It is exceedingly rare these days for members of the Senate to unanimously agree on anything, but that happened Wednesday with respect to providing aid to Ukraine to help defend against the ongoing Russian invasion of its sovereign territory.
By way of a simple voice vote with no noted objections, the Senate agreed to resurrect the World War II-era “lend-lease program” to help arm and supply Ukraine with the weapons and equipment necessary to effectively defend themselves, Fox News reported.
The lend-lease program had been utilized to great effect in the early years of that global conflict as a way to support allies like the British and Russians as they fought against Nazi Germany before the entry of the United States into that war.
S. 3522, better known as the Ukraine Democracy Defense Lend-Lease Act of 2022, was initially filed in January by Sen. John Cornyn (R-TX) and was assigned to the Senate Foreign Relations Committee.
That bill, which garnered 21 additional cosponsors that included both Democrats and Republicans, was unanimously discharged by the committee Wednesday and then brought to the floor where it was likewise passed unanimously as an amendment with a voice vote.
It now moves to the House where an identical companion bill, H.R. 6753, is awaiting consideration in the House Foreign Affairs Committee. That bill will likely be passed soon as well, and the legislation will then be sent to the White House for President Joe Biden to sign into law.
Military aid with some conditions
What this Ukrainian Lend-Lease Act will do is authorize the U.S. government to bypass or waive certain normal requirements to lend or lease defensive weapons and equipment to Ukraine or any other Eastern European nations threatened by Russian aggression to help protect the civilian populations of those countries.
Those waivers will remain in effect until the conflict within Ukraine’s borders has been determined to be concluded as well as whenever Russian forces return to the status quo of their positions away from the shared border with Ukraine as of March 2021, before when the pre-invasion build-up began.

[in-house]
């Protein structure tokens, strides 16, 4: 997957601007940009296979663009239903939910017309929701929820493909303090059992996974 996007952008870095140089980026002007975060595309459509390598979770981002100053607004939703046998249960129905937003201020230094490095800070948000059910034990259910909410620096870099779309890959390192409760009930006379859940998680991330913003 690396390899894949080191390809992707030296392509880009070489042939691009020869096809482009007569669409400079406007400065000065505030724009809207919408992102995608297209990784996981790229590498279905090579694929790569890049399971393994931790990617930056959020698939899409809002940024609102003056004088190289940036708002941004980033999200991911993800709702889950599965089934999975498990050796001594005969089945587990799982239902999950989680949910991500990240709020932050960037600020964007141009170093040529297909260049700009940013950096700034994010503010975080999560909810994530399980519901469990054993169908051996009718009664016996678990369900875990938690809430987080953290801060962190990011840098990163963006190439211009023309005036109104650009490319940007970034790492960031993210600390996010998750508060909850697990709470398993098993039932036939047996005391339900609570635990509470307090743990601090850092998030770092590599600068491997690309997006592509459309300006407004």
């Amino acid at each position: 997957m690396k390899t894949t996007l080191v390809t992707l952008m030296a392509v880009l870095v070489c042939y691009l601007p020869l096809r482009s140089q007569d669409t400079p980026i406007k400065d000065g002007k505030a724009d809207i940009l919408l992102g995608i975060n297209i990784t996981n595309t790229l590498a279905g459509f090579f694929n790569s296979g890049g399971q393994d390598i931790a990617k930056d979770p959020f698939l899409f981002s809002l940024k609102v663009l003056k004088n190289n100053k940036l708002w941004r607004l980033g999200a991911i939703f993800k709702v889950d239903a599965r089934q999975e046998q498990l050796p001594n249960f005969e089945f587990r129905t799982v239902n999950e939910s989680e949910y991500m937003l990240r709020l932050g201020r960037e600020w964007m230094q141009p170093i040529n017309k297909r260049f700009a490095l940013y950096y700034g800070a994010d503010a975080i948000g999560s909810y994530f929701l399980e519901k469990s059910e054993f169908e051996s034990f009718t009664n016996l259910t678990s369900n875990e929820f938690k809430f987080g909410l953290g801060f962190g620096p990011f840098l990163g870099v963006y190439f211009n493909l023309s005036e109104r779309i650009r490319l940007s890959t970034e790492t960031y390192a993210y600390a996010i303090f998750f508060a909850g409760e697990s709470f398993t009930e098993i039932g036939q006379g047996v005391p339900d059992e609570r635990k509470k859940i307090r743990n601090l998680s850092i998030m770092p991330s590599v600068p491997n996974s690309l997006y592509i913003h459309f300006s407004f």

The bill further specifies that once signed into law, the president has no more than 60 days to “establish expedited procedures” for the swift provision of aid to Ukraine. It also notes that Ukraine will, at some point, be required to either return or provide reimbursement payments for the defense articles leased or loaned to it.
Ukrainians thankful for the show of support
In response to the Senate’s passage of the bill, Ukrainian Foreign Minister Dmytro Kuleba expressed his gratitude for the unanimous and bipartisan display of support for his embattled country.
“Grateful to the U.S. Senate for passing the Ukraine Democracy Defense Lend-Lease Act. Important first step towards a lend-lease program to expedite the delivery of military equipment to Ukraine. Looking forward to its swift passage in the House and signing by the U.S. President,” Kuleba tweeted.
Assuming the House does move quickly to pass this measure and Biden wastes no time signing it into law, this move will substantially bolster the ability of the U.S. to provide desperately needed aid to Ukraine and others without formally declaring war and entering into the conflict itself, something Biden has repeatedly sworn not to do and which the American public has little appetite for.